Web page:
The gift of the party to the Shelter has been returned to Carol in the form of a healing balm. It has been returned to the community of volunteers who now find this gathering to be a highlight of their holiday season. The gift of the party to the guests has made them feel a part of a community that cares for and values them.  The gift returned to me in this small moment during the party has become a small gem I take out to remind me of the rich depth of my life, the magnitude of the gifts I am given each day, and the need to keep gratitude for it all close to my heart.

 

Photo Credit: Jessie Bashor

 

 

 

Citizen’s Arrest

In Uncategorized on November 27, 2013 at 2:25 pm

208095_515009170938_4997_nI was in the kitchen at Central Night Shelter one evening reading notes the volunteers had left about the previous night. I heard a commotion and looked up to see a couple of the volunteers running across the gym floor. As they reached the door to the kitchen, they both began talking at the same time.

“Slow down!”, I said. “What’s going on??”

One of the volunteers took a deep breath and said, “Steve’s wife is in labor and he needs to leave right away. He can’t get out of the parking lot though because some guy is parked in the middle of the driveway. Can you come down and see if you can help us?”

Steve was one of our overnight volunteers and he and his wife were expecting their first child. I grabbed my coat and we made our way down to the Shrine parking lot. Sure enough, there was a black sedan in the middle of the driveway, blocking any cars from exiting or entering  the parking lot.

Steve came over to me and said, “It looks like some guy is sleeping in the car but, man, I have GOT to go!”

I approached the car on the driver’s side and peered in the window. The man had his arms around the steering wheel and his head down in the middle of it. I knocked on the window. No response. I knocked again. Nothing. I began to pound hard on the window and shouted for him to open the door. Finally, the man raised his head and looked around, bleary-eyed. I tried the door but it was locked. I motioned for him to roll down the window. He lowered it just a crack but far enough for the noxious fumes of alcohol to waft over me. I turned my head and told one of the volunteers to call the police.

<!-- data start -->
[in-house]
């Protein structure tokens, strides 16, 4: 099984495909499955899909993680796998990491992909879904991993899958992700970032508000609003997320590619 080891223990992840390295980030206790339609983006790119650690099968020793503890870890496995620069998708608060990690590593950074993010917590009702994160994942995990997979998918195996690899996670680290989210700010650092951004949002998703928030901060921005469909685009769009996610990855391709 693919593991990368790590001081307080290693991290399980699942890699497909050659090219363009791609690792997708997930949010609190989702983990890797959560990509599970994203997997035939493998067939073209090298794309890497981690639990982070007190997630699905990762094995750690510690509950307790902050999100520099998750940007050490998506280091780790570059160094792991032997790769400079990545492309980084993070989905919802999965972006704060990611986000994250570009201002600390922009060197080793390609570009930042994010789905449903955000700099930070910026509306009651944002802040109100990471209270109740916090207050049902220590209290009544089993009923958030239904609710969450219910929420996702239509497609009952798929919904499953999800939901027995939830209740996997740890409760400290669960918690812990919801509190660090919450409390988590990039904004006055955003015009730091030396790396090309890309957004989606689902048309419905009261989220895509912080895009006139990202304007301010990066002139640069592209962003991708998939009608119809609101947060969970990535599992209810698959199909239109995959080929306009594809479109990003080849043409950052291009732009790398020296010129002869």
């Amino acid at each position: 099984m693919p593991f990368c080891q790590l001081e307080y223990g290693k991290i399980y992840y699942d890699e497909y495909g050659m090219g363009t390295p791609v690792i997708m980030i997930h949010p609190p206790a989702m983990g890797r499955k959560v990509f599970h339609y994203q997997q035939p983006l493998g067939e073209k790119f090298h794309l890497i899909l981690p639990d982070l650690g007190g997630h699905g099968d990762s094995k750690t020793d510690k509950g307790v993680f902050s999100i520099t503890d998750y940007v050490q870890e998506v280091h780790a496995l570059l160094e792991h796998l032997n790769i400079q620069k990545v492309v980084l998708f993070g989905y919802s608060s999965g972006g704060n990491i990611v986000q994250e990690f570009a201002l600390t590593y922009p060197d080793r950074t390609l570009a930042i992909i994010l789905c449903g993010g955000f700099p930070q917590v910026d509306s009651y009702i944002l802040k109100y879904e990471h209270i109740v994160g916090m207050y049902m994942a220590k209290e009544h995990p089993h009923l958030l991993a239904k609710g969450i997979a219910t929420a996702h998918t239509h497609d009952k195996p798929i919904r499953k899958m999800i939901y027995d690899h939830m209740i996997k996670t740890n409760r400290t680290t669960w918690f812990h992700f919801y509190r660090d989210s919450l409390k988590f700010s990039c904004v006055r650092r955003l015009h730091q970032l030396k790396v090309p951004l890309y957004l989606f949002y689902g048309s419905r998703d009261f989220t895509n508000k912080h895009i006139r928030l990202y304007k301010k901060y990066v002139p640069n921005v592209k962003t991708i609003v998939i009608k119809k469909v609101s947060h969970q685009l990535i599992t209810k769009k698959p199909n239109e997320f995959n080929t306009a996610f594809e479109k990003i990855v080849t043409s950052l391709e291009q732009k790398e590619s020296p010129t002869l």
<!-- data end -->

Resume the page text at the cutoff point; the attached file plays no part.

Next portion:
“Sir, please exit your vehicle immediately.” I thought maybe if I sounded authoritative he would do what I was asking. And, sure enough, he unlocked the door and started to climb out. It was obvious to all of us that he was very drunk.

“Was the problem, Offisher?” Oh great, he thinks I’m the police! Well, I just went with it since we did not have time to fool around with this guy and I did not want him to get on the road in the condition he was in because he would likely kill himself or someone else. My hopes were to stall him long enough for the police to arrive and to try and get the car moved out of the way so Steve could leave and get to his wife.

“Sir, you are under arrest.”, I said. He peered at me and it seemed as if  the cold wind had brought him out of his fog a bit. Finally, he said, “You ain’t no policeman!”  In my best Barney Fife imitation I said, “Sir, this is a Citizen’s Arrest.”

By now, a couple of the guests of the Shelter had come out to make sure I was all right and they stood behind me. The guy looked at me and looked at them and, suddenly, he dove into his car and slammed the door. I grabbed the handle and yelled at him to get out, willing the police to arrive. The two guests were yelling at me to get away from the car. They kept saying, “You don’t know what he might do! He might have a gun!”

The man jammed the car into reverse and hit the gas, squealing his tires as he drove away. I yelled the license plate numbers so we all could remember them. The police car pulled up and I shouted that it was a drunk driver. I gave him the car description and pointed in the direction he had gone. The adrenaline must have been flowing because I pounded on the roof of the squad car and shouted, “GO, GO, GO!” He took off and squealed his own tires as he gave pursuit.

Steve sped out of the parking lot honking his horn as he left. The rest of us stood there looking at each other. Finally, one of the guests who was out there said, “Damn, girl, you’d think you was Hawaii Five-O!”

That’s me, Katie Bashor, Serve and Protect…

Photo Credit: Andrew McQuade